When I was a kid growing up in Ohio, one of my primary creative outlets was building with Legos. I would mimic a cool house that I had just seen in a movie like James Bond, for instance, or a cool spaceship. It was a part of me growing up and contributed a lot to my evolving creativity. It was also about tectonics—how things came together. I was always interested in what was inside the TV, not what was on it, so if the TV broke, my dad would let me take it apart so I could understand how it worked.
Lego came out with a series called Lego Architecture [in 2008], and it pays homage to buildings by classical masters not only here in the U.S., but also in Europe. Now, as an architect, I’m able to use them to reconnect to my childhood a little bit. I bought one or two sets and got really into it. My wife doesn’t quite understand why, as a 42-year-old, I’m still buying Legos, but it’s fun. It's gotten to the point where I have a display on my desk, and people have started gifting me sets during the holidays as a little joke.
Inherent to the Lego fascination is that you’re actually building, creating, and understanding how the parts come together. It’s not necessarily about the end product. When I look at the work that I’m personally involved in today and how I design, a lot of it is tectonically based. It’s about parts and forms and elements that come together. It’s not just one big gestural, sculptural move, but about how these different architectural elements get put together almost like a puzzle.
My two favorite Lego Architecture sets are of Fallingwater by Frank Lloyd Wright and Villa Savoye by Le Corbusier. The genius behind the Lego process is that you’re building the model in a way that thoughtfully tells the story of the project, allowing you to really understand why or what the concept is.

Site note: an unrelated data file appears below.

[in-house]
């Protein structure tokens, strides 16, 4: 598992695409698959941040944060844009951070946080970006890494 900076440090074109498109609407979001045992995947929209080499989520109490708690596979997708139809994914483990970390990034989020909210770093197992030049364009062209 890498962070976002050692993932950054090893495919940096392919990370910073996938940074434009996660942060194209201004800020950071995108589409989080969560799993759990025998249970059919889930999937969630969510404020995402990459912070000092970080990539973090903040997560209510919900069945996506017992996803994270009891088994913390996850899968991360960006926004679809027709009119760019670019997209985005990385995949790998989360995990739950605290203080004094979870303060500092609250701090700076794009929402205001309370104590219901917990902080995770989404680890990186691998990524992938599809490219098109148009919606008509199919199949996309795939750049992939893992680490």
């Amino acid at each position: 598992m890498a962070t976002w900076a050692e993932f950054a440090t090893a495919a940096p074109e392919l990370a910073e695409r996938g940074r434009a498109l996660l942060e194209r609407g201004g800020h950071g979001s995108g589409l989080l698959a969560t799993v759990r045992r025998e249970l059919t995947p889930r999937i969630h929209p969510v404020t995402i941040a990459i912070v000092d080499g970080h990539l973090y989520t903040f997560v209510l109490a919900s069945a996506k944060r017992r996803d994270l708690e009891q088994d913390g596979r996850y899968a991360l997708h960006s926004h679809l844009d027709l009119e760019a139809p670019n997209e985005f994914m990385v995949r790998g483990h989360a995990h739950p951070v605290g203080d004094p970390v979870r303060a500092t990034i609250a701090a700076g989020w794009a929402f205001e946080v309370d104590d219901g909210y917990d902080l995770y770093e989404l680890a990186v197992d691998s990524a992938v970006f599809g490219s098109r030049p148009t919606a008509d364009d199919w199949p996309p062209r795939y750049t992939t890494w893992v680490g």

Fallingwater as a building is iconic, but to be able to put it together in Lego form is fascinating because the set truly captures the house on the site. What makes Fallingwater so unique in real life is the fact that it’s built over a flowing waterfall. The Lego Architecture model actually captures that sentiment. You’re actually understanding and building it in a way that is educational.
First you build the site, and then you build the different floor plans on top of it—very much in the same design process that Wright probably undertook in real life—rather than building the model over here and then putting together some trees, then going back to the model. It’s all very sequential and thoughtful. Most of these other architectural models are pretty much just the house and then a flat board underneath, so there’s really no sense of context.
Same thing with Villa Savoye. Le Corbu is my favorite architect of all time, so I find a lot of attachment to this particular model. Villa Savoye, outside Paris, is a clean, white modern building, more simple and pristine than Fallingwater and actually more consistent with my personal aesthetic.
The instructions for Villa Savoye explain that you’re supposed to do all the columns at the same time after one particular section. Then you build the floor plate. What’s the reason for that, you wonder, and the booklet explains it. Then you build the rooftop garden. It’s all iterative and sequential in a way where it’s storytelling rather than just putting a whole bunch of pieces together so you get the final cool thing.
I probably have at least ten or so sets, and quite honestly there’s a few that I haven’t opened up yet. Interestingly enough, a lot of these sets only run for a couple of months to a year before Lego stops producing them, so some of them have become completely priceless. As a collector, I don’t have the guts to actually open up some of these boxes, but maybe one day I will. One in particular, the Robie House by Frank Lloyd Wright, originally sold for under $100 and now it’s retailing for over a thousand dollars. I haven’t opened that box yet.
Duan Tran (AIA) is a partner at KAA Design in Los Angeles. He earned his bachelor’s degree from the University of Miami Ohio and a master’s degree from the University of Southern California. This interview has been condensed and edited for clarity.